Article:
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Thursday, September 13, 2012

USA Today Redesign: What Do You Think?

Posted by on Thu, Sep 13, 2012 at 12:51 PM

Mashable provides a preview of the new, redesigned USA Today. It looks like they gave a graphic designer carte blanche and forgot to tell him to leave room for the news when he was done:

The paper itself has more color, more pull quotes, more images — including photos, charts and illustrations of columnists, the latter of which is designed to give the paper a more “personalized” feel — anything that will help USA Today convey stories as efficiently as possible. If a story about corn futures can be told just as well in a single, colorful chart captioned by a quote from an analyst as it can in a 2,000-word story, USA Today will do it...The paper is littered with incentives to tune in online for additional coverage. Readers are also encouraged to watch referenced videos on their smartphones by scanning QR codes printed in the paper. Letters to the editor have been made over to feature comments left by readers on Facebook, Twitter and USA Today‘s website. As such, USA Today‘s print and digital properties no longer feel like separate entities, but in conversation with each other.

I kind of like the second part of that quote, about the relationship between print and digital. I'm not crazy about QR codes—they're ugly and nobody uses them, even though marketers love them—but I do think incorporating tweets and comments into the letters to the editor page is smart. (The Atlantic recently redesigned their front of book to include digital commentary, and I think they have one of the best letters to the editor sections in media right now.)

But the first part of the quote gives me a serious sense of deja vu. People have been complaining about USA Today's blurbicle style of fact-less reporting for decades, and now they're pushing that concept even further. The new front page looks less like a collection of pieces of writing and more like a website designed by someone who saw a newspaper once, a few years ago. The Huffington Post often contains more information in its splash page than this mockup of a USA Today front page. But enough about me: What do you think?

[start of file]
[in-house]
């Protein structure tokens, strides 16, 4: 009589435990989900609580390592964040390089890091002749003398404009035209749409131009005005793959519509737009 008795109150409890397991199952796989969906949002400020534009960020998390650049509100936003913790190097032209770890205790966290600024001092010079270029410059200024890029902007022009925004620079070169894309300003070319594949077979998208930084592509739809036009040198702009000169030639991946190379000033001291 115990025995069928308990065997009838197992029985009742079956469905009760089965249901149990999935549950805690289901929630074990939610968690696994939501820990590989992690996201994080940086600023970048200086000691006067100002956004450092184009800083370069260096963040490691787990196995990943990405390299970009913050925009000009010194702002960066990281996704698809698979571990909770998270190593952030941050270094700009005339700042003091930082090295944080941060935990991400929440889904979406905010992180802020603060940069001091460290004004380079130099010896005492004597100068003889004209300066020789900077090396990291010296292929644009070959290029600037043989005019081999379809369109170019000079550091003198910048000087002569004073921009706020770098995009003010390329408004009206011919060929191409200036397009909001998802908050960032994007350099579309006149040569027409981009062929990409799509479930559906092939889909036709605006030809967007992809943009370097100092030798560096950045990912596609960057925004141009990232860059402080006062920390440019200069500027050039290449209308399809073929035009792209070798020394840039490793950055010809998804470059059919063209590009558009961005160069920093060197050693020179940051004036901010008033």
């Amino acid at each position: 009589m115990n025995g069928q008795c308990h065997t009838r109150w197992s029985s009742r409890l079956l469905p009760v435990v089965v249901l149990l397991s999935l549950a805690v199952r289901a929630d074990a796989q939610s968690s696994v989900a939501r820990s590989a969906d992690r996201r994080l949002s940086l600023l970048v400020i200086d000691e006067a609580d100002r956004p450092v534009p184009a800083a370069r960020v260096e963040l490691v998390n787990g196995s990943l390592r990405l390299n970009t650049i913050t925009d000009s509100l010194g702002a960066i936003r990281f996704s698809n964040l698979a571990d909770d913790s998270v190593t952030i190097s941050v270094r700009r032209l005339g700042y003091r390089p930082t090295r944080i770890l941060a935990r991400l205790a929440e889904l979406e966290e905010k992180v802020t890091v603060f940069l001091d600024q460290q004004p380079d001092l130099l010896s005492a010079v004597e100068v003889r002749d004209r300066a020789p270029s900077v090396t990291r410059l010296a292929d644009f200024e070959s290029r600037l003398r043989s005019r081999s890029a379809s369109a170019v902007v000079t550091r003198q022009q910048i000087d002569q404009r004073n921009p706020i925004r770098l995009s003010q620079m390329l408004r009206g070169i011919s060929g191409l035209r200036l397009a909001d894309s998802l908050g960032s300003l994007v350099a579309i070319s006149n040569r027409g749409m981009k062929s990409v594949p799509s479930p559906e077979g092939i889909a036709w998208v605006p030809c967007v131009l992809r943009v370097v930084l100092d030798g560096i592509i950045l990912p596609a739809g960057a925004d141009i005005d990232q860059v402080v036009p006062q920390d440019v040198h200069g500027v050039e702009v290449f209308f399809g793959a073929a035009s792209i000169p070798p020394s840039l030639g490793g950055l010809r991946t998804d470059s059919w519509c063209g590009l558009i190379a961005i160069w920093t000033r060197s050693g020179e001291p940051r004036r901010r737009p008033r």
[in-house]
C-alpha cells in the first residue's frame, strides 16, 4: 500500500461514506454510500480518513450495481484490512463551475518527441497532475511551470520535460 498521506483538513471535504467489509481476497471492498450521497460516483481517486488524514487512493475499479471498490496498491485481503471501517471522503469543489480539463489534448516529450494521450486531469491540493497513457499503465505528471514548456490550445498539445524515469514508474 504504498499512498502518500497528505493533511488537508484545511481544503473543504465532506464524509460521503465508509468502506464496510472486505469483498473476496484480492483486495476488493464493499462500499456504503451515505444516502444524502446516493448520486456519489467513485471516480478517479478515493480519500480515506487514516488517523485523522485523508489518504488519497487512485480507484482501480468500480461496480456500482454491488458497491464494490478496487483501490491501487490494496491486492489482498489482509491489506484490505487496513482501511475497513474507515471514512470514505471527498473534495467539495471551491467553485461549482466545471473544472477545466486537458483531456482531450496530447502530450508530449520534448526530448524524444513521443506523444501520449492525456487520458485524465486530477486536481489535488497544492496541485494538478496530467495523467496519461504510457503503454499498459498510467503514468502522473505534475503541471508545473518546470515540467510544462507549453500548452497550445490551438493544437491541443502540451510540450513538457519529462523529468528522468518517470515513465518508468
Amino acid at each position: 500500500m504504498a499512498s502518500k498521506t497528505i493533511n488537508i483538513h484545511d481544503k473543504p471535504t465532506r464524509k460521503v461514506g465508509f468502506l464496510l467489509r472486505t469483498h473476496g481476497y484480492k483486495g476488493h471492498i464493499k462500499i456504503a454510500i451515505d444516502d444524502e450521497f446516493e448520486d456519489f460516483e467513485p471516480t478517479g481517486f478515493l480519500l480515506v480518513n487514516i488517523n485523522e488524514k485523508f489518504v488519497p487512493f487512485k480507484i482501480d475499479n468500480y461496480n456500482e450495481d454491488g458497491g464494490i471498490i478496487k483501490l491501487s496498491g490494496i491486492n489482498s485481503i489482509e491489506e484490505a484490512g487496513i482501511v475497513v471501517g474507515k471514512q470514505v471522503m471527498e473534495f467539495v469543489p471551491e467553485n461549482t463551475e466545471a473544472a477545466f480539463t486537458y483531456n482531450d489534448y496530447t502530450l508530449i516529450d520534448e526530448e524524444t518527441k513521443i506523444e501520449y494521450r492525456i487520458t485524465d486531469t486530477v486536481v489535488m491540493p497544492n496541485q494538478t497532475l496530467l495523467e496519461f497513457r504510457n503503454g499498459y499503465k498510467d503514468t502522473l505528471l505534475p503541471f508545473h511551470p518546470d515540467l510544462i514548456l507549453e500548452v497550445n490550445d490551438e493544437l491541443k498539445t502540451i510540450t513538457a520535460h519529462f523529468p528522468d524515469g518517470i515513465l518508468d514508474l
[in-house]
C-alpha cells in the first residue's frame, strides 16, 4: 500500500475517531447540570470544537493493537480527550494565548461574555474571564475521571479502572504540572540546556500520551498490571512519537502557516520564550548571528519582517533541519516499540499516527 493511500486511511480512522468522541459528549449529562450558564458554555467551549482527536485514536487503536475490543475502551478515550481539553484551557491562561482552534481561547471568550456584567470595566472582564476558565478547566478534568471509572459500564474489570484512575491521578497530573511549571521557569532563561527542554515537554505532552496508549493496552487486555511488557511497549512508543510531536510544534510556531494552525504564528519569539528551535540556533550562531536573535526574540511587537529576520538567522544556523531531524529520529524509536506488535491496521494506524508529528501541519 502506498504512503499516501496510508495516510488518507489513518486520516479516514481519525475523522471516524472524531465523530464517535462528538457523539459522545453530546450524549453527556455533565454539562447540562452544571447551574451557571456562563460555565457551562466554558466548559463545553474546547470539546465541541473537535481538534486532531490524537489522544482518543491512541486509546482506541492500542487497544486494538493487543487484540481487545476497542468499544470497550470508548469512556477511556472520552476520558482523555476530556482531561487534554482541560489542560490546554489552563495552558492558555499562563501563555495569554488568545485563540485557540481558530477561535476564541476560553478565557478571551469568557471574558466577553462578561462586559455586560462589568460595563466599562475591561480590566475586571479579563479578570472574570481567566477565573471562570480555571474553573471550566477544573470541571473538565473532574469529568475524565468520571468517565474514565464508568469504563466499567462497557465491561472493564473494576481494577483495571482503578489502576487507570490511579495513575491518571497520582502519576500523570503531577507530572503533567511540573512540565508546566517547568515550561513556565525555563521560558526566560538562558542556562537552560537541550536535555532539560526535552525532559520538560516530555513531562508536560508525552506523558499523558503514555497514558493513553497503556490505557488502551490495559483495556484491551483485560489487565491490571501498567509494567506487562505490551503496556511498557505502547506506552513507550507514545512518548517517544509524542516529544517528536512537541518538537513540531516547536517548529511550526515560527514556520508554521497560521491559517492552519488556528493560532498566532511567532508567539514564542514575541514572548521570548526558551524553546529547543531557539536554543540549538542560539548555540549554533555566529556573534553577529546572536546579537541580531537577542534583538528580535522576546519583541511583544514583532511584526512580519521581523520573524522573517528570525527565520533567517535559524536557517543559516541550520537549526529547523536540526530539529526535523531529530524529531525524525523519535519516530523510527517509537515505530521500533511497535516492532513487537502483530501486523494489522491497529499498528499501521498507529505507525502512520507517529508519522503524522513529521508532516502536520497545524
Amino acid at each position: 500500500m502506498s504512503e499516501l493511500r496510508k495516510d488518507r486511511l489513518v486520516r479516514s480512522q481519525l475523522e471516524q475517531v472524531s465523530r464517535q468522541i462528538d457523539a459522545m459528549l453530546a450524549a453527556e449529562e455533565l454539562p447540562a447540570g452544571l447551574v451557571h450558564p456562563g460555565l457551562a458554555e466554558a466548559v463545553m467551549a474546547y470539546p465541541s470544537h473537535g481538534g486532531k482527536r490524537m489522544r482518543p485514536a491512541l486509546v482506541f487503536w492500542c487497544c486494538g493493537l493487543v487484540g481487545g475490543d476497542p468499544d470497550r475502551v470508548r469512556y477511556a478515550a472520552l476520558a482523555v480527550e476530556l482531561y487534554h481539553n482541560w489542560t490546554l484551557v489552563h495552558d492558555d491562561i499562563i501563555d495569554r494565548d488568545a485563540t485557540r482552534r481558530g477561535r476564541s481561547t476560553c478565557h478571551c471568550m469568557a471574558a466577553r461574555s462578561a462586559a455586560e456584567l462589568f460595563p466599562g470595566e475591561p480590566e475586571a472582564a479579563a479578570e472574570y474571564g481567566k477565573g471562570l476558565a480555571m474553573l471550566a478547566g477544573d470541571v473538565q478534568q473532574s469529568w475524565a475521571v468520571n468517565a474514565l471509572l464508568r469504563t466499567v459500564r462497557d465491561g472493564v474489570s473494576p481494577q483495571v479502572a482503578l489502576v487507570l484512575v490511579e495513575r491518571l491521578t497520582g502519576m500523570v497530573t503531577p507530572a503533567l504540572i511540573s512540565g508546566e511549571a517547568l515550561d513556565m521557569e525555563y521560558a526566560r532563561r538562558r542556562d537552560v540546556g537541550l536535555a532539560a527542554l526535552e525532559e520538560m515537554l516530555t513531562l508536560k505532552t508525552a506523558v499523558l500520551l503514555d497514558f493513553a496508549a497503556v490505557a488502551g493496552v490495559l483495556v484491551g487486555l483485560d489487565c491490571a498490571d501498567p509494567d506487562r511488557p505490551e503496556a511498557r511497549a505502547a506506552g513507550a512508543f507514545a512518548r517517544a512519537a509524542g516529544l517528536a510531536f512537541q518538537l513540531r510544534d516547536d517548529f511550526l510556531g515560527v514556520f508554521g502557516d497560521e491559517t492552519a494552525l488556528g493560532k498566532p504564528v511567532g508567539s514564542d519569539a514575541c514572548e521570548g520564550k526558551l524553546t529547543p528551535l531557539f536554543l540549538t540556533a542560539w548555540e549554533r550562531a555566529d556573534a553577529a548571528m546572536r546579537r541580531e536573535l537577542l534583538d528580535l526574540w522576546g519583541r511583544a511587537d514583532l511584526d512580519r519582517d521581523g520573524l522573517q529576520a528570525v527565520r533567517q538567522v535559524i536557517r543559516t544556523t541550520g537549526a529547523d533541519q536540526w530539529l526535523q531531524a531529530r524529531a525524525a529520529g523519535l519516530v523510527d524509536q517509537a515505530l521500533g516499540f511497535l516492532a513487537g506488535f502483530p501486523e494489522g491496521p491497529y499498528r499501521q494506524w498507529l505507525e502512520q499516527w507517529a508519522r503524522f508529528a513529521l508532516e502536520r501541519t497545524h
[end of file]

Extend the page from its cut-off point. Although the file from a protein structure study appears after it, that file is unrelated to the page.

Comments (19) RSS

Oldest First Unregistered On Registered On Add a comment
yelahneb 1
We're Eating More Beets!
Posted by yelahneb on September 13, 2012 at 12:55 PM · Report this
Jason Josephes 2
Man, my dad is gonna hate this.
Posted by Jason Josephes on September 13, 2012 at 12:59 PM · Report this
emma's bee 3
It looks less newsy than Highlights for Children.
Posted by emma's bee on September 13, 2012 at 1:00 PM · Report this
mrbarky 4
Seems like a smart idea. At least they're trying rather than just throwing up a paywalled website.
Posted by mrbarky on September 13, 2012 at 1:02 PM · Report this
Urgutha Forka 5
It looks more like Imperial Japan Today
Posted by Urgutha Forka on September 13, 2012 at 1:02 PM · Report this
Cato the Younger Younger 6
The still print USA Today? America's "Feel Good" newspaper?
Posted by Cato the Younger Younger on September 13, 2012 at 1:04 PM · Report this
Matt from Denver 7
@ 1, I thought the same thing.

@ Paul, people scan QR codes all the time. I like your stuff most of the time, but every now and then you say some very uninformed things.
Posted by Matt from Denver on September 13, 2012 at 1:11 PM · Report this